Stars Without Number fills me with a certain degree of envy. Not only is it an excellent example of old school design principles applied to a contemporary game, it's one that consistently makes me sit up and say, "I wish I'd thought of that." A good example of what I mean is the expansiveness of its skeletal default setting, which enables the referee to create whatever worlds, organizations, interstellar governments, and alien races he wishes and nevertheless tie them easily into the background presented in the rulebook. The 40-page supplement Polychrome takes this to another level by demonstrating the ability of Stars Without Number (hereafter SWN) to function as a multi-genre science fiction RPG with similar ease.
Polychrome takes its name from "a world of steel and stain" whose atmosphere is corrupted by an alien biotoxin ruled by "cold-blooded corporate officials [who] control access to vital cybernetic medical tech." In this way, Polychrome pulls double duty, serving as both a gazetteer of a single planet to insert into an ongoing SWN campaign and as a cyberpunk sourcebook for the game. Once again, I found myself wishing I'd thought of this. What author Kevin Crawford has done here may not be revolutionary, but it's amazingly economical, enabling him to provide a surprising amount of both rules and setting material in a short span of pages. In doing so, he's expanded the utility of SWN, showing that the game need not be limited to exploration in an interstellar sandbox but can handle classic chrome-and-mirrorshades cyberpunk adventures, too.
Polychrome begins with an overview of the eponymous planet, including its history and society. There are also overviews of important NPCs, locations, and megacorporations. All of these overviews are succinct and heavily focused on providing information useful for creating and running adventures. That's not to say all the information is immediately, let alone solely, practical, but very little of it is presented for its own sake. As if to emphasize this point, the supplement also includes straightforward and practical advice on how to create adventures on Polychrome, using a combination of seeds and random complications to illustrate the process. Complementing this section are additional sections presenting simple rules for investigations and hacking -- two central elements of cyberpunk adventures. Also present are rules handling psionics on Polychrome and cybernetic devices not found in the SWN rulebook.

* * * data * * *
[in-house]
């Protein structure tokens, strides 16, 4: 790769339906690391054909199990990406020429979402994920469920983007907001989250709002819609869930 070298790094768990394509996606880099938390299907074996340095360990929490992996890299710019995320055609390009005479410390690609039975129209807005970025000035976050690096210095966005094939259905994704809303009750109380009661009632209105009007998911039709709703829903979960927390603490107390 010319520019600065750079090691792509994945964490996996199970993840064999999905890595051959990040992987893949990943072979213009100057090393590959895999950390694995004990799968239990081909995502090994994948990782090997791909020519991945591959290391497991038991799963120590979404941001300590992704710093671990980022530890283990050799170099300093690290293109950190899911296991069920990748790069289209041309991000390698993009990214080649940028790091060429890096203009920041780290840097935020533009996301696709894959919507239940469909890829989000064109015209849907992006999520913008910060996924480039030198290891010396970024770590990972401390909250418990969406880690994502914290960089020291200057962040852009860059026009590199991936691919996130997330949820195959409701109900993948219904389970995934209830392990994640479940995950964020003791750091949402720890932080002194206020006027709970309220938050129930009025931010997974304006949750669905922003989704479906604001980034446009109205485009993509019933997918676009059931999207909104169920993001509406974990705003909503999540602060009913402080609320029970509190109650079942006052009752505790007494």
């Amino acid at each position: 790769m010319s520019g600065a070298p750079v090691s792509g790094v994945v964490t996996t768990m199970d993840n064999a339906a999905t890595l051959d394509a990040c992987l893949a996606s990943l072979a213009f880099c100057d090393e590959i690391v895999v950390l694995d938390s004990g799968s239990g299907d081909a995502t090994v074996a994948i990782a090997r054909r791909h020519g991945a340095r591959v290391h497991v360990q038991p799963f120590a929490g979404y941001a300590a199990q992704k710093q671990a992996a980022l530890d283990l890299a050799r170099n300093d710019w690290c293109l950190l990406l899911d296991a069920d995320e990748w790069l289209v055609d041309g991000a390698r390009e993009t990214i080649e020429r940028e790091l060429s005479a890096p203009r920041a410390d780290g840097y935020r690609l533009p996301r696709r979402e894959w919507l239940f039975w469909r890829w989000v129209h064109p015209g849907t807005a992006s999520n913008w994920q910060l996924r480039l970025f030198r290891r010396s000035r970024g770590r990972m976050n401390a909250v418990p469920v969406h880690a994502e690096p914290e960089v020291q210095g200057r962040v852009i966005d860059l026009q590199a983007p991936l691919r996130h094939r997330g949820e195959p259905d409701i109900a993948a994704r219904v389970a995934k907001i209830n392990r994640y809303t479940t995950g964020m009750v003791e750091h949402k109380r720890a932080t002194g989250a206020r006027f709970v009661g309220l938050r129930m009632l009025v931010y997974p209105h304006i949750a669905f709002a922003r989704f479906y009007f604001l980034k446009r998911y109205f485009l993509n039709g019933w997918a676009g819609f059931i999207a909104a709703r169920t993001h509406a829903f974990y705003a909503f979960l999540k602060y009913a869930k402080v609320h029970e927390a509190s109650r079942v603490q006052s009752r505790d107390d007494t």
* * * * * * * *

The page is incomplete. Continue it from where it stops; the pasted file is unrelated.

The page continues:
Polychrome includes an adventure as well. Entitled "Bad Blood," it's intended to introduce offworld characters to the world of Polychrome and its unusual society and culture by involving them in a revenge plot by a young woman whose brother has run afoul of internecine battles between planetary factions. "Bad Blood" takes up 8 pages of the supplement and, while I am always glad to see adventures included in gaming supplements, I must confess that these 8 pages were by far the weakest in Polychrome. That's admittedly not saying a great deal, given how much I liked the rest of the book, but I couldn't help but feel that the supplement would have been better served by additional random tables for creating one's own adventures and NPCs. On the other hand, "Bad Blood" does provide plenty of concepts, situations, and statted out allies and antagonists that, even if a referee has no use for it as presented, it can still be used as an idea mine.
Polychrome is available either as PDF for $4.99 or a printed book + PDF for $9.99. Like previous supplements for SWN, its layout is unadorned and easy to read, broken up by occasional bits of what appears to be science fiction clip art. Polychrome isn't going to win any awards for its appearance, but it's its content that is the real draw here anyway. On that front, I have no significant complaints. Polychrome fills in some important gaps in the rules of Stars Without Number, like hacking, that are essential if you want to run classic cyberpunk adventures. Like all of SWN's rules, they're simple and easy to understand, emphasizing once again how few rules really are needed for any kind of RPG to be playable, provided the referee and players are imaginative and trusting.
Polychrome isn't going to set the hobby on fire, but I can't help but think it'd be great if more roleplaying games adopted its approach to both rules expansion and setting design. Like its predecessor, Skyward Steel, hits that sweet spot for me between too much and too little detail, inspiring without doing all the work for me. Polychrome definitely shows off the best of what old school design has to offer and I'd be very happy to see other designers follow in its footsteps.
Presentation: 6 out of 10
Creativity: 8 out of 10
Utility: 7 out of 10
Buy This If: You're playing Stars Without Number or another old school SF RPG and want to add some cyberpunk elements to your campaign.
Don't Buy This If: You have no interest in cyberpunk.